Here's a way to prevent this verbal abuse and the deep injuries it can cause.
Just one verse each day.
Words that siblings use with each other on daily basis can hurt. Initially used in a context of passing rivalry, name calling can turn into a regular habit for venting aggression and jealousy. The constant succession of “you’re so dumb,” “you’re ugly” and “you stink” are like slaps that end up undermining confidence and straining relationships. Sometimes, siblings can be cruel to each other, but more importantly, kids don’t realize what they’re playing with.
There are no winners in these daily conflicts. It’s impossible to identify the culprit, since roles are constantly reversed. The only constant in these very dangerous games is that there’s always someone who gets more seriously hurt due to sensitivity or age. When these conflicts become a habit, they can permanently scar relationships.
Because constant squabbling always leads to damage, it’s important for you to step in and to say that enough is enough. To change the situation, you need to put your foot down and address your kids using persuasive language apt to modify their behavior.
Recognizing good qualities of the other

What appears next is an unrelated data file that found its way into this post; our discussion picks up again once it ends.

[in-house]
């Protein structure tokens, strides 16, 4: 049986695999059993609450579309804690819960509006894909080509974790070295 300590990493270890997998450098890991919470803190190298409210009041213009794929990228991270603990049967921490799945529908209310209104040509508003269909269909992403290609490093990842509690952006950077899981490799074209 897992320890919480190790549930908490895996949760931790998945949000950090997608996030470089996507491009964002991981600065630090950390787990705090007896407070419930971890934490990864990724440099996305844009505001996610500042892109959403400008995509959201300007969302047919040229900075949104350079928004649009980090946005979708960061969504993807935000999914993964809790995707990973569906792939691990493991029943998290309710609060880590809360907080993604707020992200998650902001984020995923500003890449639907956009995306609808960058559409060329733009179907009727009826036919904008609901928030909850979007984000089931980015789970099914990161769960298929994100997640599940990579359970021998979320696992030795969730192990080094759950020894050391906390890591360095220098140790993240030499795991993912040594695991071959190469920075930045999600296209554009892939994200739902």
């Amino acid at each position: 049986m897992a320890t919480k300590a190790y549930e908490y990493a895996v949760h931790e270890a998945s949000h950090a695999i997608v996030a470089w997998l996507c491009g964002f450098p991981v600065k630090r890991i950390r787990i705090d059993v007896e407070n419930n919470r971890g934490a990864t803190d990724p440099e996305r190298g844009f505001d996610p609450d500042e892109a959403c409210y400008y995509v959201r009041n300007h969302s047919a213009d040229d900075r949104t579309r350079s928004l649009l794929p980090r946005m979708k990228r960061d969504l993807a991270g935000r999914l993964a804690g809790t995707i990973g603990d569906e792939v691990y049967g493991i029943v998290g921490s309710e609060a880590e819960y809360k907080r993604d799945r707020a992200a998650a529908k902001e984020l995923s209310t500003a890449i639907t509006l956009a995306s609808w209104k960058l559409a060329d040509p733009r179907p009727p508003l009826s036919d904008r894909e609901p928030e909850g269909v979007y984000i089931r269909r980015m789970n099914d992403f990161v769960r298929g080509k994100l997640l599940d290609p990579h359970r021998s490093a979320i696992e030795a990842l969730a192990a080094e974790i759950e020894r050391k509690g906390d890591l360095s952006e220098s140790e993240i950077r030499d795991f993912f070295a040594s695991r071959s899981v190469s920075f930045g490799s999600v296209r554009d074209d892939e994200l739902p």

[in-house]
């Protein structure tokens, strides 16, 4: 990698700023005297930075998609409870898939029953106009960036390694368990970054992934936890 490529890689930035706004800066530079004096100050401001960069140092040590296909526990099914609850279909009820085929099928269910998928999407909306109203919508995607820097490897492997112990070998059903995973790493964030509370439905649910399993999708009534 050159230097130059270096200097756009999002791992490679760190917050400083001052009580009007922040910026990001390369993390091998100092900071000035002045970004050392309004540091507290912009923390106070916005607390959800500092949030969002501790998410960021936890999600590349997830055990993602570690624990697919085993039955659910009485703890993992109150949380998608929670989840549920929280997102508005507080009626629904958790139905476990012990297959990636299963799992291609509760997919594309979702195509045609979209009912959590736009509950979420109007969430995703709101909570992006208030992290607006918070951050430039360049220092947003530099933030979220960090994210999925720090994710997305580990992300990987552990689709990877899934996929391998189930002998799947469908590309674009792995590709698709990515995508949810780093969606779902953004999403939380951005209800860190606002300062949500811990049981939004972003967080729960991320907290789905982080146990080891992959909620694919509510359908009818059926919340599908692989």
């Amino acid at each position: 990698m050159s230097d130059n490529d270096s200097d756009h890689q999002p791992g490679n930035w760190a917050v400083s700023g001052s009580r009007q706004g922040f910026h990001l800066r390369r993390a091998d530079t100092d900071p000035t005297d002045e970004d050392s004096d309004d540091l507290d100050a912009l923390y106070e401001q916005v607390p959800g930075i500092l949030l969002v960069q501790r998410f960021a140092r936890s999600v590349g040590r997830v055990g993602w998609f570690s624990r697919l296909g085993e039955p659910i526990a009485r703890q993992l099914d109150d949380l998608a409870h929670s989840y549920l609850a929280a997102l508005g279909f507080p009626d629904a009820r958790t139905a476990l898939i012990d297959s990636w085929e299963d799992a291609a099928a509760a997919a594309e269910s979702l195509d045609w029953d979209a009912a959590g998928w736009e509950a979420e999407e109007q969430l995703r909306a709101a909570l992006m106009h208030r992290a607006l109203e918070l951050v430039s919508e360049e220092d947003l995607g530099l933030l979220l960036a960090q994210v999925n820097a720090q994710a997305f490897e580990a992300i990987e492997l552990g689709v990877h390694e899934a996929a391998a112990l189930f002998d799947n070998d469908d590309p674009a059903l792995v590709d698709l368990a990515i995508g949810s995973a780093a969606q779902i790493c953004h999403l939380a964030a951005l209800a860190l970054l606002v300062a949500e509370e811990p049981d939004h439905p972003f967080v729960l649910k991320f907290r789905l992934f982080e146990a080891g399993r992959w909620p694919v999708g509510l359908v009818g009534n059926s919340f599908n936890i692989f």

Have a one on one conversation with the instigator, who may also be a victim. Make suggestions for how to elevate the conversation and be more considerate. Everyone can agree that these wars of words are exhausting; bombarding each other with insults can only offer temporary satisfaction. Some who are constantly called names may become persuaded that there is something to it, so it’s vital to tell them over and over again: “No, you’re not dumb, you don’t stink, and you’re not ugly!”
It’s also important to ask each child to say a few good things about their rival/nemesis. Then it’s up to you as a parent to tell each child good things about them. To reassure them of their good qualities and talents is to offer them encouragement. All you need to do is remind them that no one grows up to be the same. It’s an exercise to be repeated with your kids on daily basis.
Vincent de Mello
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